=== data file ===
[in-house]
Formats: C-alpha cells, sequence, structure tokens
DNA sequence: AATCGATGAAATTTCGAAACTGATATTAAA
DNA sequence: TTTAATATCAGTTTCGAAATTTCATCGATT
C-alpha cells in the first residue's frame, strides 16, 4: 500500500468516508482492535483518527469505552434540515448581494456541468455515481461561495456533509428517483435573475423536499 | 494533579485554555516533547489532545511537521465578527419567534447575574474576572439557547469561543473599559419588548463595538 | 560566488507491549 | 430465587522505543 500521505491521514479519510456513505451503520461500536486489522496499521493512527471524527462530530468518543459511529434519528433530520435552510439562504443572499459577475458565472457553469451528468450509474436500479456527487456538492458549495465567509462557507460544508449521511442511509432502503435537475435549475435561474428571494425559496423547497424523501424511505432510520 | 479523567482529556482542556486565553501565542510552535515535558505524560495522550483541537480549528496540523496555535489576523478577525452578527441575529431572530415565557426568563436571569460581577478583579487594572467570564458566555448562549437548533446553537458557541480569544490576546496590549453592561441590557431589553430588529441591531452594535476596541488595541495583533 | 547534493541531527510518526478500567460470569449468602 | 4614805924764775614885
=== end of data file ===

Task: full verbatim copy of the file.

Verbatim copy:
[in-house]
Formats: C-alpha cells, sequence, structure tokens
DNA sequence: AATCGATGAAATTTCGAAACTGATATTAAA
DNA sequence: TTTAATATCAGTTTCGAAATTTCATCGATT
C-alpha cells in the first residue's frame, strides 16, 4: 500500500468516508482492535483518527469505552434540515448581494456541468455515481461561495456533509428517483435573475423536499 | 494533579485554555516533547489532545511537521465578527419567534447575574474576572439557547469561543473599559419588548463595538 | 560566488507491549 | 430465587522505543 500521505491521514479519510456513505451503520461500536486489522496499521493512527471524527462530530468518543459511529434519528433530520435552510439562504443572499459577475458565472457553469451528468450509474436500479456527487456538492458549495465567509462557507460544508449521511442511509432502503435537475435549475435561474428571494425559496423547497424523501424511505432510520 | 479523567482529556482542556486565553501565542510552535515535558505524560495522550483541537480549528496540523496555535489576523478577525452578527441575529431572530415565557426568563436571569460581577478583579487594572467570564458566555448562549437548533446553537458557541480569544490576546496590549453592561441590557431589553430588529441591531452594535476596541488595541495583533 | 547534493541531527510518526478500567460470569449468602 | 4614805924764775614885